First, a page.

glass

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Art

Rain: A Glass Raindrop Installation by Stacee Kalmanovsky

May 24, 2012

Christopher Jobson

Rain is a 2005 installation of suspended glass water droplets by Chicago artist Stacee Kalmanovsky. She really found a perfect spot to install this, right below the giant sky lights. I bet the refraction of sunlight onto the floor and surrounding walls was gorgeous. (via behance)

 

 



Art

A Wall of Shattered Glass Floods a Benedictine Monastery

April 26, 2012

Christopher Jobson

Aerial is a new site-specific installation by Baptiste Debombourg (previously) at an old Benedictine monastery called Brauweiler Abbey near Cologne, Germany. Debombourg used numerous sheets of shattered laminate glass to mimic a frothy flood of water rushing into a room. Remarkably beautiful work. See much more by clicking on the thumbnails here. (via mission / vision)

 

 



Art Design

Embodiment: A Neon Skeleton by Eric Franklin

April 4, 2012

Christopher Jobson

Portland-based sculptor Eric Franklin constructs stunning (if not slightly disconcerting) anatomical light structures that are fully hollow and filled with ionized krypton, causing them to glow similar to a neon light. The glass skeleton above, Embodiment, is my jaw-dropping favorite of this series. The piece took over 1,000 hours of work over a two year period and is actually built from 10 separate units of glass formed from borosilicate glass tubing. The process of creating something like this is unbelievably painstaking as Franklin shares via email:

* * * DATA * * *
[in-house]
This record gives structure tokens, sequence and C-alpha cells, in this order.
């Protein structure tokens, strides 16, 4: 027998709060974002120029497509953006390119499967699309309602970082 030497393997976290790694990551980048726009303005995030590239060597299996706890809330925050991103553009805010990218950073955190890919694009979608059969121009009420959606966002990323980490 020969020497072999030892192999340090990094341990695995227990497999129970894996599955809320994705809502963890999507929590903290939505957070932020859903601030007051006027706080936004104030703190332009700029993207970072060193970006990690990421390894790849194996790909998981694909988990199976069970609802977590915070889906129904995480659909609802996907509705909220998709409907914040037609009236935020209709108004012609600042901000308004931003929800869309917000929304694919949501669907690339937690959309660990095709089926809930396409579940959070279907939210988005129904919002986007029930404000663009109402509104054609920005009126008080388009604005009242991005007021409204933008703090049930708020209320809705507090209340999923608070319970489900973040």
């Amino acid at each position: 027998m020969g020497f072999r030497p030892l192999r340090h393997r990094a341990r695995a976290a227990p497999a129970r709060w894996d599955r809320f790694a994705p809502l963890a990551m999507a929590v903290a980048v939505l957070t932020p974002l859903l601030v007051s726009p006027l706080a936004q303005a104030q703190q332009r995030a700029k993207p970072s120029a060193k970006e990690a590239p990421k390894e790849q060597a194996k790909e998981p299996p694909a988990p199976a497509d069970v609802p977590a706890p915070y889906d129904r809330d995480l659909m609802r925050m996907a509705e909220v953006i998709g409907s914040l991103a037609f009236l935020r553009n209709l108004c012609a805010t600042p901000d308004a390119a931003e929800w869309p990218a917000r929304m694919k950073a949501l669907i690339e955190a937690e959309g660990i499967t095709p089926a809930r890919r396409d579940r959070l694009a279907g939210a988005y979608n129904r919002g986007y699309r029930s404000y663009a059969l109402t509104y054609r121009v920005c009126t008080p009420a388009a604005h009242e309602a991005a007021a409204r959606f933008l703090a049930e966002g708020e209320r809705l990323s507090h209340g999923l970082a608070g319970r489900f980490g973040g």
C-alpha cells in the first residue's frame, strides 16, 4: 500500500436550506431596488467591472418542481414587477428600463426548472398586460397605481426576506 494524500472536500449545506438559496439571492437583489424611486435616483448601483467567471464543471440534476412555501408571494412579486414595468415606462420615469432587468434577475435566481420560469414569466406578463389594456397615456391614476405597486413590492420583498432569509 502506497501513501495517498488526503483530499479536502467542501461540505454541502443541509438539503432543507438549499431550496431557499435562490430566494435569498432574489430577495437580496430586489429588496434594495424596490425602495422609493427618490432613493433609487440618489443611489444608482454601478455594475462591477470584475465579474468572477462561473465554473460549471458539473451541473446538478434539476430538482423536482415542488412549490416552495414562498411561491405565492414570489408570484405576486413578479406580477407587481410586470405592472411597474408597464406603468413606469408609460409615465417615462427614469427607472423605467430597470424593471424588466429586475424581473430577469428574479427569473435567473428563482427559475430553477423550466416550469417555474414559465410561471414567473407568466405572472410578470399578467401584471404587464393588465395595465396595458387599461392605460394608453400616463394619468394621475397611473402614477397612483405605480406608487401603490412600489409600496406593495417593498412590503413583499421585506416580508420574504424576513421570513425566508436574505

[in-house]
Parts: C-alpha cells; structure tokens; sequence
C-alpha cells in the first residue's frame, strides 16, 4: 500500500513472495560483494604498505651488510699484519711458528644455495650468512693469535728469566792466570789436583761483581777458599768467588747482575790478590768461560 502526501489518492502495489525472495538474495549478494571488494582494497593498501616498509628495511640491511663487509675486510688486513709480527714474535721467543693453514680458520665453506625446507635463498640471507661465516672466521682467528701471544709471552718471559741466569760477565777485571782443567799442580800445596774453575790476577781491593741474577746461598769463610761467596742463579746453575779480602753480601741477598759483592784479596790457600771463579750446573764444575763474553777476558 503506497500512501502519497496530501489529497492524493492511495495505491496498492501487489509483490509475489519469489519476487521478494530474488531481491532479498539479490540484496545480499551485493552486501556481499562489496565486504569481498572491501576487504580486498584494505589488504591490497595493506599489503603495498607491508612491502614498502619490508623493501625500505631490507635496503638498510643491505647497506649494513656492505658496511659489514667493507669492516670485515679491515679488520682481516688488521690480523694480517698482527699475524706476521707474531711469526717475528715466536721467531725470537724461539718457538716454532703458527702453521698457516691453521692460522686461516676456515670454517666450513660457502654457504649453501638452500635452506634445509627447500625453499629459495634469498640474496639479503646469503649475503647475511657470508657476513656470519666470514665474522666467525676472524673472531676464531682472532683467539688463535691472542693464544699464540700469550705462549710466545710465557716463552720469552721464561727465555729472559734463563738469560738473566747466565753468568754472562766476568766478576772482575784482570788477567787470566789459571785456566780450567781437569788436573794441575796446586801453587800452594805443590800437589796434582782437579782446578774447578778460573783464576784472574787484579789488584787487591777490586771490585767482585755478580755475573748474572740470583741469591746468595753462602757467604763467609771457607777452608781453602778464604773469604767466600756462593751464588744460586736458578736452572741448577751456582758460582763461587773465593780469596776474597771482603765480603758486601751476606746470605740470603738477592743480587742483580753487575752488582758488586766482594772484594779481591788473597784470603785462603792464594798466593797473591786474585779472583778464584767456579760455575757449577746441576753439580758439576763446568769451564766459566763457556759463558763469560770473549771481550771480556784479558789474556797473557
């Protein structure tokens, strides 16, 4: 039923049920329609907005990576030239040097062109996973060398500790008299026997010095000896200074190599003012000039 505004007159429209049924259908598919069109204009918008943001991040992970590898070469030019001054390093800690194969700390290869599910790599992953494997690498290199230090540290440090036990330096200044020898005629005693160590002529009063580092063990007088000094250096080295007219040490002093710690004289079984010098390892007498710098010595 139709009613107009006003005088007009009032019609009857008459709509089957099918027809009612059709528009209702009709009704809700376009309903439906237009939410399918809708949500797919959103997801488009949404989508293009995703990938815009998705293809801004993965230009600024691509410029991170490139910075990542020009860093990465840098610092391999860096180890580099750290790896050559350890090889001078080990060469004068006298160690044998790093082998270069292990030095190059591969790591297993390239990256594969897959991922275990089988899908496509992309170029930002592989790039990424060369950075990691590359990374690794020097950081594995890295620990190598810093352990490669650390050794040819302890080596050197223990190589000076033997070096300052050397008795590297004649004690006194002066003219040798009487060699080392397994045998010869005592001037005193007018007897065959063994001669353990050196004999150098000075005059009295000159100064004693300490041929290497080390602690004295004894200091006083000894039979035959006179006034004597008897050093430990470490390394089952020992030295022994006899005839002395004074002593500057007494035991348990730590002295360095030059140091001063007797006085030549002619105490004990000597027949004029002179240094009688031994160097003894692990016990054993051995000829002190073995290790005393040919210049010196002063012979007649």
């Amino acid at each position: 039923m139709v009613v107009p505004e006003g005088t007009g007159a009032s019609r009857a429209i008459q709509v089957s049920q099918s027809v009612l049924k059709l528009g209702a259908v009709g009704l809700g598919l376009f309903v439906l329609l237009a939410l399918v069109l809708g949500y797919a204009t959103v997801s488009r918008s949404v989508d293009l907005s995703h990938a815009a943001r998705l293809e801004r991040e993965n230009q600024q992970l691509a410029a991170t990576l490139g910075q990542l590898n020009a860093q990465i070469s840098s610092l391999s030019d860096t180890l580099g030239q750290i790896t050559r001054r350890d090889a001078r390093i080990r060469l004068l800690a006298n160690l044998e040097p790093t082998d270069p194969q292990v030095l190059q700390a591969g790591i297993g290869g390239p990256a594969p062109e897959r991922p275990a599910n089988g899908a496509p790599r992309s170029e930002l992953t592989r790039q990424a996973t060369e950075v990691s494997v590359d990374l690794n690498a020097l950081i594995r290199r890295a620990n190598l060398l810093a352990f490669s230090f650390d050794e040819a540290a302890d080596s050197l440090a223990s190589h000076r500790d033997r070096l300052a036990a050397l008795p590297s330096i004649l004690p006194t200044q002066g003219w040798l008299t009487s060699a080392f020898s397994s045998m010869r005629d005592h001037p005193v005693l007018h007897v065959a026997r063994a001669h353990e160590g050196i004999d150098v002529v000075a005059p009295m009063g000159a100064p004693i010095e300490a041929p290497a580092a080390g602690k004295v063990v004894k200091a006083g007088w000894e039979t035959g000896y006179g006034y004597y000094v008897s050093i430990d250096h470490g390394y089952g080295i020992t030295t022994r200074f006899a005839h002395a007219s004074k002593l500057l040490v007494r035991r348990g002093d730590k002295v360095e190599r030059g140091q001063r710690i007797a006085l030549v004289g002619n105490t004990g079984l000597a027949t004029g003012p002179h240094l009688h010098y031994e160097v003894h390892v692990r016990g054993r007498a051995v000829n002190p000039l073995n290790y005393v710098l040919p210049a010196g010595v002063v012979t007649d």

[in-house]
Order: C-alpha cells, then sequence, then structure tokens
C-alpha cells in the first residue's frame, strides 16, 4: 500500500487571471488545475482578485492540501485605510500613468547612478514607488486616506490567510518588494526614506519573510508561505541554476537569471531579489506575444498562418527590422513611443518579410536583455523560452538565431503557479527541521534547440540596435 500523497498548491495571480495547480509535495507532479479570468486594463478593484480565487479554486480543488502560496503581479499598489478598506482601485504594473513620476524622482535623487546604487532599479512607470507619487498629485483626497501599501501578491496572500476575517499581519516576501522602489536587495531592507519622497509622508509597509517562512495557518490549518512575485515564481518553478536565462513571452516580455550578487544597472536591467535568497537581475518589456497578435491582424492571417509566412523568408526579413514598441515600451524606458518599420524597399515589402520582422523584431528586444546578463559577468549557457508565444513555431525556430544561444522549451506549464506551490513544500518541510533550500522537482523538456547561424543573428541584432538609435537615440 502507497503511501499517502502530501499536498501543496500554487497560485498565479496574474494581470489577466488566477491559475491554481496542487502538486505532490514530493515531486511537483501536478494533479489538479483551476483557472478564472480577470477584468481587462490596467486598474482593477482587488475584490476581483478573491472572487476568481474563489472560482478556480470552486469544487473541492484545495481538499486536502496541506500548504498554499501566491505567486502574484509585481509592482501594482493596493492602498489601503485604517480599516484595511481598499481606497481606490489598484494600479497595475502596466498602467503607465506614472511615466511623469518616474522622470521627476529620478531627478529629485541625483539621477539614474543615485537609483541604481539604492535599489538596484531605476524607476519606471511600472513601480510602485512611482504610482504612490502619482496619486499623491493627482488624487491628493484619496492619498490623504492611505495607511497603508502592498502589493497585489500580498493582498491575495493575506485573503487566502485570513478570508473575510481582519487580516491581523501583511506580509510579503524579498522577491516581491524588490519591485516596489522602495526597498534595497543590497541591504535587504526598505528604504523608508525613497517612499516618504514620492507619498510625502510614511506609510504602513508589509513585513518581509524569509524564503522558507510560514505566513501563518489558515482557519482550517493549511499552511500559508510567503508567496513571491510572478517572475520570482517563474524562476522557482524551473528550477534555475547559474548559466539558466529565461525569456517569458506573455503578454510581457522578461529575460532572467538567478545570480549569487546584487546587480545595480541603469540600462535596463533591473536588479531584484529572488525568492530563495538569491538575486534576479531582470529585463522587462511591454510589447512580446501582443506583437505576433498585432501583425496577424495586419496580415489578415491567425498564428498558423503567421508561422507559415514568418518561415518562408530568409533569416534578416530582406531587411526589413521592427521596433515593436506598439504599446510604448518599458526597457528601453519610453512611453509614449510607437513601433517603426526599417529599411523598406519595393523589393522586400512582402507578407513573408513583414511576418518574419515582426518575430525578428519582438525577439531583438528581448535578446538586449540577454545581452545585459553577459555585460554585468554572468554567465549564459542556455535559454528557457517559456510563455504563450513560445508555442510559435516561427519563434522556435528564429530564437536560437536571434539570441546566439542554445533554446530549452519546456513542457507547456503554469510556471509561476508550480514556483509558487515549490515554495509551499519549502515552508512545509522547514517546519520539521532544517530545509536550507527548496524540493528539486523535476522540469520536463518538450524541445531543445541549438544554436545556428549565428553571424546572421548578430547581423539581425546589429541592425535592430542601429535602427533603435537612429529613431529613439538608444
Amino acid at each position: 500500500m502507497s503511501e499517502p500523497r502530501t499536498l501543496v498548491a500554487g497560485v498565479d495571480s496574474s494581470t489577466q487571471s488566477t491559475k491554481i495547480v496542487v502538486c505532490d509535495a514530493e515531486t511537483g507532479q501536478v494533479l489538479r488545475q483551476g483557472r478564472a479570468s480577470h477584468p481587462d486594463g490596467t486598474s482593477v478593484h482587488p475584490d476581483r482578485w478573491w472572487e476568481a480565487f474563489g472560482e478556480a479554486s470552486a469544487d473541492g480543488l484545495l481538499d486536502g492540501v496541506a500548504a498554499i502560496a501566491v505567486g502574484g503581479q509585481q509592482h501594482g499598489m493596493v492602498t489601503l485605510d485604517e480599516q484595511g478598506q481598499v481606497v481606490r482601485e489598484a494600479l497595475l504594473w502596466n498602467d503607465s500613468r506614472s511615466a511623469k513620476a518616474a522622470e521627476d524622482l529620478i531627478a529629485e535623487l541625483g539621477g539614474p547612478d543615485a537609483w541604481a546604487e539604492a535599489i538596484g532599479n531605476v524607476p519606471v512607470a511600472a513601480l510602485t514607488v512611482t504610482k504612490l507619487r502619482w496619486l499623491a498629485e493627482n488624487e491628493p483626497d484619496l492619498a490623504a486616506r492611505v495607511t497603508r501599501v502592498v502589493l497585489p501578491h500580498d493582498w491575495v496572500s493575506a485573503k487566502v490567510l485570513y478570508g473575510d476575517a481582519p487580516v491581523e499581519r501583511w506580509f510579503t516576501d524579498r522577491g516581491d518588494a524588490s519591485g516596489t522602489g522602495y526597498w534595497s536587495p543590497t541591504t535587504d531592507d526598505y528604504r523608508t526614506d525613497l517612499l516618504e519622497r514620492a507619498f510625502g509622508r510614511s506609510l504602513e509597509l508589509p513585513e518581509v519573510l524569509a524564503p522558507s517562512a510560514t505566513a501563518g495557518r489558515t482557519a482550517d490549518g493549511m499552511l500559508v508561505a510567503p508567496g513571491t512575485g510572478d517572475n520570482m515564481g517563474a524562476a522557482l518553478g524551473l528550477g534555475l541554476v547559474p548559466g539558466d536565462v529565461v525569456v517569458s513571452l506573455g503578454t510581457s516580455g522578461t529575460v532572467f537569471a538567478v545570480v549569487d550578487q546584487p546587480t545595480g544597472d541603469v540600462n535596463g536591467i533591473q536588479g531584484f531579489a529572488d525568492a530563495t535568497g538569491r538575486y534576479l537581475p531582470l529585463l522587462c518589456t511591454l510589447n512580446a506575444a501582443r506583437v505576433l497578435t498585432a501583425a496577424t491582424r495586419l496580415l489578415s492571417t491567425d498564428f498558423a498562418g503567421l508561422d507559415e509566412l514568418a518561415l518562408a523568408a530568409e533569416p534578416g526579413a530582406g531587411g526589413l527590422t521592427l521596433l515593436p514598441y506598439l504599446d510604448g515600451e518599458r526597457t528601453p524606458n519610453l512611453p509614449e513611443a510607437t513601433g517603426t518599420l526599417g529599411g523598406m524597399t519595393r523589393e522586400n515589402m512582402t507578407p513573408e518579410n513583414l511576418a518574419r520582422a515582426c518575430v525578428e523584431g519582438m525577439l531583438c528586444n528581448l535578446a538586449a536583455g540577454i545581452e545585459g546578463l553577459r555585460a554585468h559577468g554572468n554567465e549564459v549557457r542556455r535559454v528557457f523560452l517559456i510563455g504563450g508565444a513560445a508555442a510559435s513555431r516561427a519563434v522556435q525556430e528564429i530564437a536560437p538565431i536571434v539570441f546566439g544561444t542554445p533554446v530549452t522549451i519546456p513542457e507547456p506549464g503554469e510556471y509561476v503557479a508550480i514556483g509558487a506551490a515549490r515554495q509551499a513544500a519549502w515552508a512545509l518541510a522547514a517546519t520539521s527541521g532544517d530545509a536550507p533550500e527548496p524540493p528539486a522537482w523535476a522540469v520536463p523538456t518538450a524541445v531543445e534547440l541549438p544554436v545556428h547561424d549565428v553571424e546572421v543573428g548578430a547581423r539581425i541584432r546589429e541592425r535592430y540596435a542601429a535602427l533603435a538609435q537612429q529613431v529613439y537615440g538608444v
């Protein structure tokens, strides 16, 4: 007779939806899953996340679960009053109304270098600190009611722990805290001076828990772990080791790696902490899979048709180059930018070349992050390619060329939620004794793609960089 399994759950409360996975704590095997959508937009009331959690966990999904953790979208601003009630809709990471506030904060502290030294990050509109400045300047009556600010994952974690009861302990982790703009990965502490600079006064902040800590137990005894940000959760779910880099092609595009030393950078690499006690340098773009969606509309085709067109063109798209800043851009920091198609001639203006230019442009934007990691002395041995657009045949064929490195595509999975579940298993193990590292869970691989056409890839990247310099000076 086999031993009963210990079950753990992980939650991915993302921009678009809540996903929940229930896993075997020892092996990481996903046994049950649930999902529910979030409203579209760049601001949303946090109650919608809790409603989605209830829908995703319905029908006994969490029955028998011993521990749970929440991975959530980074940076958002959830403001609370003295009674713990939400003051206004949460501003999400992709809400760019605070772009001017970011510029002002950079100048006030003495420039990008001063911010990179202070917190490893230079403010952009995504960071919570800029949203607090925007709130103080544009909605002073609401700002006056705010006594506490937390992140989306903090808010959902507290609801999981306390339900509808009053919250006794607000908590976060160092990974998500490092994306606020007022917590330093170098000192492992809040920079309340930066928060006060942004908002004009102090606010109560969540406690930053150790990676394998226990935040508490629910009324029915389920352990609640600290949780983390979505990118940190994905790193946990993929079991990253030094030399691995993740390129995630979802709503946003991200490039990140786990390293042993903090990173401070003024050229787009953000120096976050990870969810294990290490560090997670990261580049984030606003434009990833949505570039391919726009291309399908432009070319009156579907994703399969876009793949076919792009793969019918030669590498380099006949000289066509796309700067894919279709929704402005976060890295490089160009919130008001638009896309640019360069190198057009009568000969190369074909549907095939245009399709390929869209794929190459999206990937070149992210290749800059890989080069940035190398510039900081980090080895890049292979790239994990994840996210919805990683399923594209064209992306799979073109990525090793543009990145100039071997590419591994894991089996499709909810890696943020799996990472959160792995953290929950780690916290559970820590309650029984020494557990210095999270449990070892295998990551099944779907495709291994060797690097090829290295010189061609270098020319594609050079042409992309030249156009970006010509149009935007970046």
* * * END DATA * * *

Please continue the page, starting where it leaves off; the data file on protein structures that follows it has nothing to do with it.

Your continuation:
Every glass seal has to be perfect, and this piece contains hundreds. Everywhere one tube joins another, or a tube terminates, glass tubes were sealed together. They have to be perfect in order to preserve the luminosity of the krypton. If one rogue molecule gets inside the void of the glass tubing it can eventually contaminate the gas and it will no longer glow. There are times when the holes in the seals are so small that you cannot actually see them with your eyes without the help of a leak detector. Once the glass pieces are ready to get filled with gas, I pull a high vacuum while the glass is hot in order to evacuate any dust or water vapor from the interior surface until there are literally no molecules inside the void of the glass. Then the krypton can be introduced and the glass sealed off. It’s an extremely tedious process, one I have somewhat of a love/hate relationship with.